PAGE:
MySpace can be an excellent advertising tool. I have successfully referred MySpace user to my website, iTunes, Amazon.com, and CDBaby.com, where they can buy my Cd's, digital downloads, and my book, "The Musician's Guide to Brides". I have seen a marked increase in sales revenue from My Space users. I've also successfully used MySpace to increase my fan base and
network with others in the music business. Does it work for folks who are not in the entertainment business? No reason why it can't.
The following tips, and much more, are just part of my contribution to Joan Stewart's new e-book, "How to Be A Kick-Butt Publicity Hound".
In the meantime, here are some tips to guide you with
MySpace for commercial use:
1. Consider creating your MySpace page as a billboard
for your services.
The sole purpose of your page is to convince visitors to purchase your products and services and to visit your official website. Resist the temptation to post anything of any personal nature on your MySpace page. You can set up your Ping and Twitter accounts to post on MySpace, but that is about all the personal information you'll want to include.
2. If you are short of cash and are just beginning to
establish an online presence, never ever use MySpace
(or pages on any other social networking sites) as your
"official" web page.
Buy your own domain name," as my good friend David Jackson says, who hosts the podcast, "The Musician's Cooler-Where Musicians Go to Trade Advice" He goes on to say, "Your MySpace page is a great additional tool for your website, but don't use it as your sole website. You don't own MySpace, they can change it at any time, and you can do nothing about it. You could lose your page on MySpace tomorrow."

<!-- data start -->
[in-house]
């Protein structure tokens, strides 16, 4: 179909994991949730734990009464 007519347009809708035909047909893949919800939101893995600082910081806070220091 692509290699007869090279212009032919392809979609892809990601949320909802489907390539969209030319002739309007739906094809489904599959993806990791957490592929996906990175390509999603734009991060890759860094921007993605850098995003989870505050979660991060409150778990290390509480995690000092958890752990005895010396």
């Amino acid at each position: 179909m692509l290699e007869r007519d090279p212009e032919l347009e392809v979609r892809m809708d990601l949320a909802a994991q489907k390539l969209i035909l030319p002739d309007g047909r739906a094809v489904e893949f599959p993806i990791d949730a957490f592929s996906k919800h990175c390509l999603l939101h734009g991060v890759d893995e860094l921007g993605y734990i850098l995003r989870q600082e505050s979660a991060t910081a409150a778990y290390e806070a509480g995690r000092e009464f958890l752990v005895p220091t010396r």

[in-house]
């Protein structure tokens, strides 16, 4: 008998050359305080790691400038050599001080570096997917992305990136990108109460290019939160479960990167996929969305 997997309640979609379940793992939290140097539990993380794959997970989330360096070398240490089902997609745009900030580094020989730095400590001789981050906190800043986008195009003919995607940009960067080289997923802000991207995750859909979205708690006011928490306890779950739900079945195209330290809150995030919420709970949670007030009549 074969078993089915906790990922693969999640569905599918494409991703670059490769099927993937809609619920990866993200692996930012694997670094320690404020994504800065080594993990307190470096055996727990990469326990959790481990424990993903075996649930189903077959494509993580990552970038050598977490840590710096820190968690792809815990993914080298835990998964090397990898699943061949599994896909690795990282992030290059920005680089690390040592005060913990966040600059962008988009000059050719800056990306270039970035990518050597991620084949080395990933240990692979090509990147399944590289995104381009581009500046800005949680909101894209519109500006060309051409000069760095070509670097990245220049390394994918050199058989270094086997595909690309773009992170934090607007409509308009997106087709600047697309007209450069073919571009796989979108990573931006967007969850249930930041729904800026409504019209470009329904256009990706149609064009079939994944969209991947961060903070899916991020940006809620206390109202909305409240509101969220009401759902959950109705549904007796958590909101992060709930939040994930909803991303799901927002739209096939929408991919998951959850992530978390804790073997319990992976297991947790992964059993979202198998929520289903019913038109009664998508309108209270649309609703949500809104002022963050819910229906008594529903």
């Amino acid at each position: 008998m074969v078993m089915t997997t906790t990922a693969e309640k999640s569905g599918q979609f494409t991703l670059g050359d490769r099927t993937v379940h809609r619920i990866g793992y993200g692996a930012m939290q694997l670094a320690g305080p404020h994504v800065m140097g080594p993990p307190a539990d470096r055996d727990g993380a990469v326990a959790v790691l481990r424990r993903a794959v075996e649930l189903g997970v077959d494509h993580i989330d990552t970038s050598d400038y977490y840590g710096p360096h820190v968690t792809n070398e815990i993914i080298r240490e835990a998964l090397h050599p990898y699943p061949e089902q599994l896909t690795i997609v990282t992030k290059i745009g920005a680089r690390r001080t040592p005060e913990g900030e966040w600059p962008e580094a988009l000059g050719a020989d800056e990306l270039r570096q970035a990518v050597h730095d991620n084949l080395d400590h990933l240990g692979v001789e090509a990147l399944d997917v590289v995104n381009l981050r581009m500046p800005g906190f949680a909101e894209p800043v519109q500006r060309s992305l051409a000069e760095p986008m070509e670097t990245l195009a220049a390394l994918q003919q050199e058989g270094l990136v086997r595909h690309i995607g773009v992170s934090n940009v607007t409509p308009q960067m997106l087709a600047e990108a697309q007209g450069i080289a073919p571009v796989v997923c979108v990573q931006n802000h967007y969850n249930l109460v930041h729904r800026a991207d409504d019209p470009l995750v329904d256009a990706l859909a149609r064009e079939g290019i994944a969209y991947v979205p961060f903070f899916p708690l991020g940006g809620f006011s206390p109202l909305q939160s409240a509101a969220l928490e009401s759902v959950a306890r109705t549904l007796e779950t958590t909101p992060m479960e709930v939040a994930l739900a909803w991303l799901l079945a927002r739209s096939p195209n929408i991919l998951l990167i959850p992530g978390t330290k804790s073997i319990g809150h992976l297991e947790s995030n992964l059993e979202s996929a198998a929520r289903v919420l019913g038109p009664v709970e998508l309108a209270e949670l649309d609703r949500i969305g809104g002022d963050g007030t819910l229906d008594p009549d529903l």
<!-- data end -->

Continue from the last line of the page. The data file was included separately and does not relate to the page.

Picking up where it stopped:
3. Consider MySpace as a way to reach customers who may not be
using Facebook, Twitter, or LinkedIn.
So, it's okay to allow your MySpace page to mirror your business pages on other social networking sites. MySpace was originally set up by a bandleader, so its interface is best used for musicians and entertainers. But increasingly, politicians, authors, and anyone who has videos
or audios to share are creating pages.
4. Search around on MySpace before signing up for an account.
Check out how your competition uses MySpace. If you are a musician or entertainer, look up similar acts. If you are an author, look up other authors. You can easily do a search without setting up an account.
5. Make a list of the pages you like and why.
Are they using media players to load audio or video on their pages? Which players? Do they play easily without a long wait for downloading?
6. In your quick research, you'll soon discover that pages with
"skins" and lots of flashing doodads take forever to download.
Just like when building a website, strange fonts and graphics make your information difficult to read. And on MySpace, this stuff greatly increases download time for any visitor to your page.
These tips are just a start. In a future blog entry, I'll include some simple idea for getting started with MySpace.
And by the way, for musicians interested in performing at weddings, I also cover the topic of marketing yourself on MySpace in my book "The Musician's Guide to Brides" You can find this
book at Amazon.com , SheetMusicPlus.com and wherever Hal Leonard Books are sold. You can also view pages from the book and purchase it directly from my website at www.celticharpmusic.com.
Have additional ideas about successfully marketing yourself on MySpace? Please add them as a comment below.
My best to you, Anne Roos Celtic Harp Music by Anne Roos http://www.celticharpmusic.com/